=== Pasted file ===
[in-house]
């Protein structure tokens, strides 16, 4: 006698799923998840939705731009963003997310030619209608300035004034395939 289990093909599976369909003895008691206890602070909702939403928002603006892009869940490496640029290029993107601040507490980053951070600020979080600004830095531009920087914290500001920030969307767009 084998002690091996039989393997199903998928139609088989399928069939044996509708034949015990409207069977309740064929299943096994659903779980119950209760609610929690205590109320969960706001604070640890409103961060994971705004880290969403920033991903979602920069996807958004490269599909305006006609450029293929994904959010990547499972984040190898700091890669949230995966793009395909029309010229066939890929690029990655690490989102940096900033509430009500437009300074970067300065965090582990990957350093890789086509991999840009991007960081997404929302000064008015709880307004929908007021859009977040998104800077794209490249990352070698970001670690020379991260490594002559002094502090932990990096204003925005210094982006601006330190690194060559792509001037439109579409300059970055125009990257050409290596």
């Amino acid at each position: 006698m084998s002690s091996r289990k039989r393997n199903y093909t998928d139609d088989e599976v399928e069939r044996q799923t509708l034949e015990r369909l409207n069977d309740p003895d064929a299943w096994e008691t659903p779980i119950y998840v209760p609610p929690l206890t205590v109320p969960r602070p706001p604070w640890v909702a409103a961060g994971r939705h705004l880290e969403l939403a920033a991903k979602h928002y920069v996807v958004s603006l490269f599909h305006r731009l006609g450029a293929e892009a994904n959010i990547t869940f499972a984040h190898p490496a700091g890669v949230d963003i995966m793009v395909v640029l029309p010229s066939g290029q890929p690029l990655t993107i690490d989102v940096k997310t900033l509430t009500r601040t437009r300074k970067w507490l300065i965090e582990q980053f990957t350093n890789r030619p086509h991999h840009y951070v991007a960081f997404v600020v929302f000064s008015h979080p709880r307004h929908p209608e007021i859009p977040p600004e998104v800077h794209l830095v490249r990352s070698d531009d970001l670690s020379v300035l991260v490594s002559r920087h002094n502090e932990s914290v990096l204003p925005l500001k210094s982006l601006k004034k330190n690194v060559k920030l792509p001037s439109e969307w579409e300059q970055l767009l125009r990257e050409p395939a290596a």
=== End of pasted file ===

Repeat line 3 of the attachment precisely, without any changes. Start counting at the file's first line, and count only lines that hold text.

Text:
């Amino acid at each position: 006698m084998s002690s091996r289990k039989r393997n199903y093909t998928d139609d088989e599976v399928e069939r044996q799923t509708l034949e015990r369909l409207n069977d309740p003895d064929a299943w096994e008691t659903p779980i119950y998840v209760p609610p929690l206890t205590v109320p969960r602070p706001p604070w640890v909702a409103a961060g994971r939705h705004l880290e969403l939403a920033a991903k979602h928002y920069v996807v958004s603006l490269f599909h305006r731009l006609g450029a293929e892009a994904n959010i990547t869940f499972a984040h190898p490496a700091g890669v949230d963003i995966m793009v395909v640029l029309p010229s066939g290029q890929p690029l990655t993107i690490d989102v940096k997310t900033l509430t009500r601040t437009r300074k970067w507490l300065i965090e582990q980053f990957t350093n890789r030619p086509h991999h840009y951070v991007a960081f997404v600020v929302f000064s008015h979080p709880r307004h929908p209608e007021i859009p977040p600004e998104v800077h794209l830095v490249r990352s070698d531009d970001l670690s020379v300035l991260v490594s002559r920087h002094n502090e932990s914290v990096l204003p925005l500001k210094s982006l601006k004034k330190n690194v060559k920030l792509p001037s439109e969307w579409e300059q970055l767009l125009r990257e050409p395939a290596a």